Okay, briefly about F4F (because I can no longer bear to keep typing out "fortnight"), just wanted to send you here for some awesome links.  My favorites are the virtual vigil and the bishops' statement on religious freedom (a fascinating read that brought up more issues than I was aware of, and which totally mentioned bloggers as a way to help spread education!)

*At least, any of the world that lives in a city.  Has anyone besides me spent time thinking about how lame Spiderman would be on a farm? No? Just me, then.  But he would be a bust of a superhero in the country! Climbing walls to the top of a silo or barn would not be too exciting, and he couldn't use the web for a mode of travel among the cornstalks...


  1. Every thing about this post = You are my hero

  2. Oh wow, he really would suck in the country! I never thought about that!
    Also? This was possibly the best comparison EVER!

  3. It is incredible that at any moment a child can be born that can or could change the world. But I think that potential has far more to do with the way that child is raised, and the care and love they receive than with their actual conception.

  4. Do you know if any of the bloggers had discussed the different definitions of "contraception" between the catholic church and modern health care? I was surprised to see the catechism defines it as that which would render procreation *impossible*, when most forms of birth control simple render it unlikely.


    1. Teshumai- While it's true that most forms of birth control render conception unlikely, but it's still considered contraception if you have sex but use some artificial means to try to keep the sperm from reaching the ovum.

    2. Thanks, Catholic Mutt. Is this definition of contraception in the Humanae Vitae? Does that "trump" the wording of the catechism? I know the catholic church is very logical in its reasoning, but I'm not sure where one can find the ultimate authority when things are contradicting between two of its teachings.

      Also, it's a pleasure to "meet" you- you're linked to some other blogs I read and I pop over here to read you occasionally but rarely comment on the blogs. Your starfish always made me smile.


    3. Teshumai- So glad you stopped by! I have to admit, I accidentally deleted the starfish, but now I kind of miss it. I'll have to see if I can find it again.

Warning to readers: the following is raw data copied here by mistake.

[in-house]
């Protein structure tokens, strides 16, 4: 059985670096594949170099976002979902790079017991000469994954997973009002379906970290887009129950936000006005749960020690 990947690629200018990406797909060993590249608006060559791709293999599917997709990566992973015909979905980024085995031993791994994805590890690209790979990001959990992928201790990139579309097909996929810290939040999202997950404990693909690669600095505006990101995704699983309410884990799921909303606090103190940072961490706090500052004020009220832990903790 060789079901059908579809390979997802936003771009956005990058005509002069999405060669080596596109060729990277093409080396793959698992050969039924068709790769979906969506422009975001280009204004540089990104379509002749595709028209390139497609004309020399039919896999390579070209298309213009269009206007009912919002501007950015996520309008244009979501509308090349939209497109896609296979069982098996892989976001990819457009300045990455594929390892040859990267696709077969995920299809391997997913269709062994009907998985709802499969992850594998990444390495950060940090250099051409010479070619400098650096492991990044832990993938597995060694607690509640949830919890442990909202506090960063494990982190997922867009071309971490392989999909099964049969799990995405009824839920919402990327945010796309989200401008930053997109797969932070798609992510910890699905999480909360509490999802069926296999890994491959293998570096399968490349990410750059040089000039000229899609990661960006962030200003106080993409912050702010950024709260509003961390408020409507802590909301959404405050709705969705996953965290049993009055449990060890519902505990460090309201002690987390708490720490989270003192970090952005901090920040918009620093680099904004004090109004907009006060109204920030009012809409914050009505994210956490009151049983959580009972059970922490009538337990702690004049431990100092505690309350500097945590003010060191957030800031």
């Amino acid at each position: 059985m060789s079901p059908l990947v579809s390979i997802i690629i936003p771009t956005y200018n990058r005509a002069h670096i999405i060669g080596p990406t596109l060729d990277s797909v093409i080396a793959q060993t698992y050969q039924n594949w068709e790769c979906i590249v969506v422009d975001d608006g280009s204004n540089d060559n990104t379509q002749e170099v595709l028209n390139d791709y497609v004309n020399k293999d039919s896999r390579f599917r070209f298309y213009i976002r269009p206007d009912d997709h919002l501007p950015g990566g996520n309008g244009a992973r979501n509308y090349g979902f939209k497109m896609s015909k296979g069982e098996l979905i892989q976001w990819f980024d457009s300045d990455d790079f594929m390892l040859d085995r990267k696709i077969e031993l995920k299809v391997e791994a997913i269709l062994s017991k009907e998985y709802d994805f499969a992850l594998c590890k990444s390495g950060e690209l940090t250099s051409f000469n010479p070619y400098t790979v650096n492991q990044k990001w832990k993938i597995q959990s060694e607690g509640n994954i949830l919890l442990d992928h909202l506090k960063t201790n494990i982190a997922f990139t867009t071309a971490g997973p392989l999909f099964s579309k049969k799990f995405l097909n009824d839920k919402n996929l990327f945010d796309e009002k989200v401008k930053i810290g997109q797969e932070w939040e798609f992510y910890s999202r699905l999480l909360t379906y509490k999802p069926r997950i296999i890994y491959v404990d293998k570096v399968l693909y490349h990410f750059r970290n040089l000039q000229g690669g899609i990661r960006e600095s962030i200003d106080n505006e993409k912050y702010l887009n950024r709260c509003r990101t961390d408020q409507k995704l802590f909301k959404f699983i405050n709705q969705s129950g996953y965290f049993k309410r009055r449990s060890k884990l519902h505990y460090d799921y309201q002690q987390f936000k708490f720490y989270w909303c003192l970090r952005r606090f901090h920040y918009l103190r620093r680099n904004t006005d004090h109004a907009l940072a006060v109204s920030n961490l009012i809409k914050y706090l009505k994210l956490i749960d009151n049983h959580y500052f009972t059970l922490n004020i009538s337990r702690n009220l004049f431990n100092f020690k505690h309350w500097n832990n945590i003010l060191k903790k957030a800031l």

Though the Catechism does use the word "impossible", it means the same thing as the encyclical and anything else that I've ever read of the Church's teaching. It means things that would render conception impossible if it worked 100% of the time like it was supposed to. There is no contradiction in the official Church teachings about contraception.

  5. You are a wealth of knowledge! Thank you for sharing. I am spending time this evening reading through these links and hopefully improving my simple understanding of all these topics.

  6. Good idea CM. I should go and read Humanae Vitae. I am a cradle Catholic who would love to see the HHS Mandate overturned but I do see the need for more knowledge of why the church teaches this doctrine. Thanks!

  7. Love this! Great responsibility indeed. I thought about the comment from Melissa above and I agree, but would take that a step farther. While a child's upbringing certainly matters, that upbringing will depend heavily on who the parents are. An important reason to "choose wisely" because once the conceiving is done, these are the most influential people in the child's life. I know too many women who "chose poorly" and now worry about the influences on their child every other weekend when the child goes to his/her father's house...or what bad or dangerous behavior she will have to work hard to reverse after the 3 weeks the child spends with daddy over the summer.

  8. I LOVE your comparison post with HV to Spiderman!!! Just LOVE it! I wasn't expecting that at all, but it makes total sense. Even about the country Spiderman. :-)
    My favorite line by far: "It is procreation, not mere recreation. It has eternal consequences." That is a good "one-liner" to include in some conversations. GREAT POST!!!